But then, I can also argue, “I know that inflation is, say, 5 to 10 percent. And I only get 2 percent on Treasurys, but what about the stock market? Maybe I’ll lose even more.” So there is a lot of money flowing into Treasury notes and bonds and bills because people know that, for sure, they will be repaid since the government can print money. It is not a question that they will not be repaid, but at what value of the U.S. dollar? That is the issue.
Some of my friends argue that the 10-year yields could drop to 1 percent, which is a possibility. But I think, before we drop to 1 percent on the notes and, say, 1.5 to 2 percent on the 30-year bonds, there will be so much money printing that the fiscal deficits would be so astronomical. Say you assume a 1 percent yield on a 10-year note yield. You would have to assume that we have deflation in the system. You would have to assume that we have gone back into kind of a depression stage. In a depression stage, the tax revenues would collapse. And the expenditures of the government, especially of the Democratic administration, would go up very substantially.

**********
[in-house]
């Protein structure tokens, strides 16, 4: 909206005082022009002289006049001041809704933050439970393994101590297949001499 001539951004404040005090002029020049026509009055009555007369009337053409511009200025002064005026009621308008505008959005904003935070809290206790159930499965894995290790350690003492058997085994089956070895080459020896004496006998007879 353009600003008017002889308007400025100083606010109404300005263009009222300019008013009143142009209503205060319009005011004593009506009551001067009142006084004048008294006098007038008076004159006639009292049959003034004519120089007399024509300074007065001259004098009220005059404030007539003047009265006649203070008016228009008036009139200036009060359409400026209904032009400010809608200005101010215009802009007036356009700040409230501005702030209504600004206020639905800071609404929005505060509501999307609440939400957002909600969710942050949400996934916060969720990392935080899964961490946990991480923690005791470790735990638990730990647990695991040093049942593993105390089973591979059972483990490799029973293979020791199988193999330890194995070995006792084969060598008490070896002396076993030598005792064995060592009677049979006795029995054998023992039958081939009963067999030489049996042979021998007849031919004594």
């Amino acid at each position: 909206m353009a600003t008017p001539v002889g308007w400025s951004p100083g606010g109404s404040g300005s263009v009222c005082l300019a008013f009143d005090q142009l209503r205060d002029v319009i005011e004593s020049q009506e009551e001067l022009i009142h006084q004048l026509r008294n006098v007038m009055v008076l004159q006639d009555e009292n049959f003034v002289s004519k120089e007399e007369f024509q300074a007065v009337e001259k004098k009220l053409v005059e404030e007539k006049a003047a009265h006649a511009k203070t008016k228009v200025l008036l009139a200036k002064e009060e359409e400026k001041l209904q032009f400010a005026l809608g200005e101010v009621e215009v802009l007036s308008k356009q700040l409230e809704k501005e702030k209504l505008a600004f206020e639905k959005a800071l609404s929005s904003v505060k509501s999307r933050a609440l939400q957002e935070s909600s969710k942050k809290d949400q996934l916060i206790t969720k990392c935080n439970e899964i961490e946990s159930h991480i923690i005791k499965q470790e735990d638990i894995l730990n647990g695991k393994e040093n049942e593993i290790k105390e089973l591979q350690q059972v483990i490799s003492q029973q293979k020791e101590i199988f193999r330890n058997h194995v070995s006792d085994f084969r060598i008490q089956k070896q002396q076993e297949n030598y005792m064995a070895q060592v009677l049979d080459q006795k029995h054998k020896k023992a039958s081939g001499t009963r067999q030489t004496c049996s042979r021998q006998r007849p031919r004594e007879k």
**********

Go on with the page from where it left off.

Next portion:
And so instead of the deficit being, say, $1.5 trillion, it would be $2.5 trillion. I think, at some point, the market will start to question owning government debt in the U.S.
HAI: Germany seems to be the only parent in the eurozone calling for austerity, calling for spending cuts. That seems to be falling on deaf ears. Do you agree?
Faber: It’s very interesting that you bring this up, because I think the public is being brainwashed by governments and the media that interventions by the government are desirable, and that more stimulus is required, and more government spending on all kinds of programs is needed. And they argue if the banks hadn’t been bailed out, you would have a catastrophe.